Big_Eddy, If you take into account that I have personally built well over three hundred trailers to date, and the fact that I have never had a come back issue that was deemed to be my fault, than yes I can speak from experience that the angle frame is more than capable of handling the payload capacity it is designed for. As for a list of happy clients I could provide you a complete list of past customers and you can speak to them yourself, If they were un happy with their trailer it was never expressed to me, and most all of my customers are repeat buyers or word of mouth advertising. I have had only one issue to date about using angle for the tongue, that was enough for me, now they all are built with the box tubing as mentioned earlier in this thread.

As for using channel for the trailer frame, it's still gonna flex. If you are trying to make something so over kill, then you might as well build yourself an equipment trailer rated at 10-12 thousand pounds to move your 100 lb. refrigerator. And while your at it go out and buy a spare tire for your spare tire if you are so worried about something going wrong.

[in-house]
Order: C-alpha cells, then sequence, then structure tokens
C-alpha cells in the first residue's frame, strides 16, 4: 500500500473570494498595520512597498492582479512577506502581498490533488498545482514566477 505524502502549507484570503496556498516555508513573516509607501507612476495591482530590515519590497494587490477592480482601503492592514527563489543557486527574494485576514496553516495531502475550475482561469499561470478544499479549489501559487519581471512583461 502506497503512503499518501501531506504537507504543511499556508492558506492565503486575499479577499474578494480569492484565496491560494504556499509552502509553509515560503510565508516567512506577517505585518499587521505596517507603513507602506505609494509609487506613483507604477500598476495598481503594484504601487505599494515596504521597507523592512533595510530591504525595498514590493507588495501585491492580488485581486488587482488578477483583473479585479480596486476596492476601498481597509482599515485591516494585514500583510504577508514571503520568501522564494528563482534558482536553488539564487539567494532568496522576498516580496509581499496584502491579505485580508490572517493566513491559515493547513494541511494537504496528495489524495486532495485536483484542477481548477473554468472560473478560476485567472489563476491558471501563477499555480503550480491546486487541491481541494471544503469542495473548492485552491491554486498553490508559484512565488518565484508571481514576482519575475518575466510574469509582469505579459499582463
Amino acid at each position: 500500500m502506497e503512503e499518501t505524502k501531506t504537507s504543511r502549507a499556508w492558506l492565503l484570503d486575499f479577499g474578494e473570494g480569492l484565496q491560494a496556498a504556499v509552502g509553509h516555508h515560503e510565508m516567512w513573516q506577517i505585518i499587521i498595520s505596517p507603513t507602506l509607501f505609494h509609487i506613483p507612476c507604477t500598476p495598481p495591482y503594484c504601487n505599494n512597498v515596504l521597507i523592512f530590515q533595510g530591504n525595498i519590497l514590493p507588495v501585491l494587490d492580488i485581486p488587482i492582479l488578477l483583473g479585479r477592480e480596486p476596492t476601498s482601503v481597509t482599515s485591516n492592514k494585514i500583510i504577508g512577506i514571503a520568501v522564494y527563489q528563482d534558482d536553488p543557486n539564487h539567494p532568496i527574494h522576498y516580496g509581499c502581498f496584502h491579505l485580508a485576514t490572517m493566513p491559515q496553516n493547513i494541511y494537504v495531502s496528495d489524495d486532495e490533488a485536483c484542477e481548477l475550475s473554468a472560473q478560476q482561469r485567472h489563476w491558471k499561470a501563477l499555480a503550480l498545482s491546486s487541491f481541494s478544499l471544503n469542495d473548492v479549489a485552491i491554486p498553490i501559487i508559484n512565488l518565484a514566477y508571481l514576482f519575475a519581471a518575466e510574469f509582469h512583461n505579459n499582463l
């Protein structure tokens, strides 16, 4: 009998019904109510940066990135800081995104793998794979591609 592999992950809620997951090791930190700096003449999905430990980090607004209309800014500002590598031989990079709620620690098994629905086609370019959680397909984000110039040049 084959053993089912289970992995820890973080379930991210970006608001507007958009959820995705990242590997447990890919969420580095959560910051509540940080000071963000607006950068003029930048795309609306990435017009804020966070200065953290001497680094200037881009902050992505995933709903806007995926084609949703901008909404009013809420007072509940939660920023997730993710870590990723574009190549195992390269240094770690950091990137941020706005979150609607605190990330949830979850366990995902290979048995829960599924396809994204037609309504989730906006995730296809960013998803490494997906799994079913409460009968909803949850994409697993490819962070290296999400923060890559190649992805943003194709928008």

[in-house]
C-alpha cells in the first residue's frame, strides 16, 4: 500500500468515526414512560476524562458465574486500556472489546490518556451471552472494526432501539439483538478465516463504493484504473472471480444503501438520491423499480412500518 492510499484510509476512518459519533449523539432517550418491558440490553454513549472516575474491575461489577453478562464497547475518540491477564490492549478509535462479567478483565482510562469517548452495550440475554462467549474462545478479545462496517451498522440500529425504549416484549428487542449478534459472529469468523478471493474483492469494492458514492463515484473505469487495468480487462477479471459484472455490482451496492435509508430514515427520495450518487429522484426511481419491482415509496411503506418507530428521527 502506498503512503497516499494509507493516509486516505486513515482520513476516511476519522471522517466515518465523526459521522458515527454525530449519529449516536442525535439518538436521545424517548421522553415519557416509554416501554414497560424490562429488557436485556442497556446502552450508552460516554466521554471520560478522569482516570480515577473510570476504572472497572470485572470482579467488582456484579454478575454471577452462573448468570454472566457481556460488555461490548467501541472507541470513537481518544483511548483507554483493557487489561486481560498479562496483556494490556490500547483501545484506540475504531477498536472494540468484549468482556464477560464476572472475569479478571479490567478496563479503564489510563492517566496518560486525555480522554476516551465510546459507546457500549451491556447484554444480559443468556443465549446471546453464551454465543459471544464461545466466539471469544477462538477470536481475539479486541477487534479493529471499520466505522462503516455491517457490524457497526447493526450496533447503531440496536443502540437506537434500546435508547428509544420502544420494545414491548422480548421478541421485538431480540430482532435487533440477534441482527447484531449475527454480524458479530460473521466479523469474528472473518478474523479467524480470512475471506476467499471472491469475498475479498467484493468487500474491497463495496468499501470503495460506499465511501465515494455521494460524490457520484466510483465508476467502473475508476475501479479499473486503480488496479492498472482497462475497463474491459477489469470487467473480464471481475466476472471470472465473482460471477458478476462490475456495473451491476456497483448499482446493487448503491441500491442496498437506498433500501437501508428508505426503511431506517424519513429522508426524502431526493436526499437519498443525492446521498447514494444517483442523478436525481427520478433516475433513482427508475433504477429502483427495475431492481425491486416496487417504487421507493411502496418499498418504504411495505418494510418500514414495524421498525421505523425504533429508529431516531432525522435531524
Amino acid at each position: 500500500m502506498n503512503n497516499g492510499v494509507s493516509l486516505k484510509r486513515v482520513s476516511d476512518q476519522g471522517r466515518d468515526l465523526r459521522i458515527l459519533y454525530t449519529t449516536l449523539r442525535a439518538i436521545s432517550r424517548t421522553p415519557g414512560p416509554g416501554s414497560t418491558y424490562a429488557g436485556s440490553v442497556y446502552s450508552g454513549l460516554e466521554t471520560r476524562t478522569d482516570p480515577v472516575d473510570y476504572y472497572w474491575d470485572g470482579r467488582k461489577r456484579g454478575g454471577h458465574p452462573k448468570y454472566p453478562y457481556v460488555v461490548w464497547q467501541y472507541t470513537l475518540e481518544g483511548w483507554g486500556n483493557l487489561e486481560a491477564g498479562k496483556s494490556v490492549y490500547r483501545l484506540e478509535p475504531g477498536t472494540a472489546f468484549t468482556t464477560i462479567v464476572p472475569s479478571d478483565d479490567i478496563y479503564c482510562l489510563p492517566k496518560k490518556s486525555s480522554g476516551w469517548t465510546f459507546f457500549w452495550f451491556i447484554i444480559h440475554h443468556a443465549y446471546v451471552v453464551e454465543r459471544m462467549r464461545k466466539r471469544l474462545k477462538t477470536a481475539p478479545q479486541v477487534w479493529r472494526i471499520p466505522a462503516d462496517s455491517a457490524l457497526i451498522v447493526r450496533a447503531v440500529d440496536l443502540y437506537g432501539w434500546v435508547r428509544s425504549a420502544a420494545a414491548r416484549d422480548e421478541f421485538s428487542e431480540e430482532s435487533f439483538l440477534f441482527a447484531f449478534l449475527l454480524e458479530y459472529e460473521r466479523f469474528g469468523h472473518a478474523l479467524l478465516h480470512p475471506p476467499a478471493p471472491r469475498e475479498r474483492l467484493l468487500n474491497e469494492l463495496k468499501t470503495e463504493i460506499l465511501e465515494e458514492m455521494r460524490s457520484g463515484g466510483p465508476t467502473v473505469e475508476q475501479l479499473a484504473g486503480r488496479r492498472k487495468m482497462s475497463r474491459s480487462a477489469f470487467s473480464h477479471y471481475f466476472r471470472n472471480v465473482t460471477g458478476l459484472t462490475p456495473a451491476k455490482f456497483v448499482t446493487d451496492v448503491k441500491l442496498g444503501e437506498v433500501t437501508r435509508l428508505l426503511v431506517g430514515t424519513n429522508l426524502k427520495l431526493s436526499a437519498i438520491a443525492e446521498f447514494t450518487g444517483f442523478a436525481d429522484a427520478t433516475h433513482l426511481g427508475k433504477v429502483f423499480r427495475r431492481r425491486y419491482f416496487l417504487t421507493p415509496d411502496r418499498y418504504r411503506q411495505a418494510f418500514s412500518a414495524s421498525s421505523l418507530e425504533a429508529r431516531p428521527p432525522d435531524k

Most, (not all) of the production built trailers are flimsy and poorly built with the cheapest parts and materials available, I however take a lot of pride in my work (I have to, my name is put on it) and will only buy the best parts and materials available. The customer does not get his/her trailer until I'm completely satisfied that it will do every thing that it is intended to do. This is one of the reasons I get paid what I get paid to build these custom trailers.

I have to chuckle to myself when people who have built a trailer or knows someone who has built a trailer seems to question my building process and or my integrity. I think the fact that I have built so many trailers (without structural defects) should qualify me to think I know what I'm doing. Now before someone says it, no I do not know it all and if someone can show me a better way to do it, I'm all ears. Dave